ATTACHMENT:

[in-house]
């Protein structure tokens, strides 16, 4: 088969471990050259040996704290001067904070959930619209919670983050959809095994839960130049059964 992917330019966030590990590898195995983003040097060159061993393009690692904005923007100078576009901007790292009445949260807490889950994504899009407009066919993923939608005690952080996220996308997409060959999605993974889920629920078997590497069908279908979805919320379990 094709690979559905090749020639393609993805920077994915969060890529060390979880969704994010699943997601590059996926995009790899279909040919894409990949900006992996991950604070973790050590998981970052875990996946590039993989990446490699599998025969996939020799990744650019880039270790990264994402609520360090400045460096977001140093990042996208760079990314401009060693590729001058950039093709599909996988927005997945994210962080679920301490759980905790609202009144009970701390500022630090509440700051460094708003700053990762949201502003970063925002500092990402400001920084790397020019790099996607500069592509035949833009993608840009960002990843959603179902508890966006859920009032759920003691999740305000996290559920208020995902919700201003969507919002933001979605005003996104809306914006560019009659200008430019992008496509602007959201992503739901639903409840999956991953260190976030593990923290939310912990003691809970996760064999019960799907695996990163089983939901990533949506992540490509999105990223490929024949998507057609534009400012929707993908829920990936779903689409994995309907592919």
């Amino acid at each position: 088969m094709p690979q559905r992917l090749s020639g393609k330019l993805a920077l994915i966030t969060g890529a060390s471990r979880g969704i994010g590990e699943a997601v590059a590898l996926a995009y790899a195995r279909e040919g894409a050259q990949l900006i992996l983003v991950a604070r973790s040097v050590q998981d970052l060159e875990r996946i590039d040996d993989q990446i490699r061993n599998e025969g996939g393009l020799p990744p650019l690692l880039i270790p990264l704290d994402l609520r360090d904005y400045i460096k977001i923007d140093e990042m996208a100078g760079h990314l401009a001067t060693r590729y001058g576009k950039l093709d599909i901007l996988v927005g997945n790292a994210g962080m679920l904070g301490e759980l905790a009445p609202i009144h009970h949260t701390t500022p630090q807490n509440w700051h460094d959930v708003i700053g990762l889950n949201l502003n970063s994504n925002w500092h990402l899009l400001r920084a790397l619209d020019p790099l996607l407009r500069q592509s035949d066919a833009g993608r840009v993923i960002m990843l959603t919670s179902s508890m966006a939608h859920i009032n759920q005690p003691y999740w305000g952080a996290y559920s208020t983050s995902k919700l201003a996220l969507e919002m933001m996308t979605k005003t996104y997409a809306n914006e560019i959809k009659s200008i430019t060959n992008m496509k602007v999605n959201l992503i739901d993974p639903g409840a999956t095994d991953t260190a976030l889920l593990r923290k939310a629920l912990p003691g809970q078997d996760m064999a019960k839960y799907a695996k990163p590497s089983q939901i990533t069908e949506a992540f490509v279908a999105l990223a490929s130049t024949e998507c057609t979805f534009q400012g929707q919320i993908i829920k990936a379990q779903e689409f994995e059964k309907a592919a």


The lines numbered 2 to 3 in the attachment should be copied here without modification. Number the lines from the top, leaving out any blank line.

């Protein structure tokens, strides 16, 4: 088969471990050259040996704290001067904070959930619209919670983050959809095994839960130049059964 992917330019966030590990590898195995983003040097060159061993393009690692904005923007100078576009901007790292009445949260807490889950994504899009407009066919993923939608005690952080996220996308997409060959999605993974889920629920078997590497069908279908979805919320379990 094709690979559905090749020639393609993805920077994915969060890529060390979880969704994010699943997601590059996926995009790899279909040919894409990949900006992996991950604070973790050590998981970052875990996946590039993989990446490699599998025969996939020799990744650019880039270790990264994402609520360090400045460096977001140093990042996208760079990314401009060693590729001058950039093709599909996988927005997945994210962080679920301490759980905790609202009144009970701390500022630090509440700051460094708003700053990762949201502003970063925002500092990402400001920084790397020019790099996607500069592509035949833009993608840009960002990843959603179902508890966006859920009032759920003691999740305000996290559920208020995902919700201003969507919002933001979605005003996104809306914006560019009659200008430019992008496509602007959201992503739901639903409840999956991953260190976030593990923290939310912990003691809970996760064999019960799907695996990163089983939901990533949506992540490509999105990223490929024949998507057609534009400012929707993908829920990936779903689409994995309907592919």
């Amino acid at each position: 088969m094709p690979q559905r992917l090749s020639g393609k330019l993805a920077l994915i966030t969060g890529a060390s471990r979880g969704i994010g590990e699943a997601v590059a590898l996926a995009y790899a195995r279909e040919g894409a050259q990949l900006i992996l983003v991950a604070r973790s040097v050590q998981d970052l060159e875990r996946i590039d040996d993989q990446i490699r061993n599998e025969g996939g393009l020799p990744p650019l690692l880039i270790p990264l704290d994402l609520r360090d904005y400045i460096k977001i923007d140093e990042m996208a100078g760079h990314l401009a001067t060693r590729y001058g576009k950039l093709d599909i901007l996988v927005g997945n790292a994210g962080m679920l904070g301490e759980l905790a009445p609202i009144h009970h949260t701390t500022p630090q807490n509440w700051h460094d959930v708003i700053g990762l889950n949201l502003n970063s994504n925002w500092h990402l899009l400001r920084a790397l619209d020019p790099l996607l407009r500069q592509s035949d066919a833009g993608r840009v993923i960002m990843l959603t919670s179902s508890m966006a939608h859920i009032n759920q005690p003691y999740w305000g952080a996290y559920s208020t983050s995902k919700l201003a996220l969507e919002m933001m996308t979605k005003t996104y997409a809306n914006e560019i959809k009659s200008i430019t060959n992008m496509k602007v999605n959201l992503i739901d993974p639903g409840a999956t095994d991953t260190a976030l889920l593990r923290k939310a629920l912990p003691g809970q078997d996760m064999a019960k839960y799907a695996k990163p590497s089983q939901i990533t069908e949506a992540f490509v279908a999105l990223a490929s130049t024949e998507c057609t979805f534009q400012g929707q919320i993908i829920k990936a379990q779903e689409f994995e059964k309907a592919a």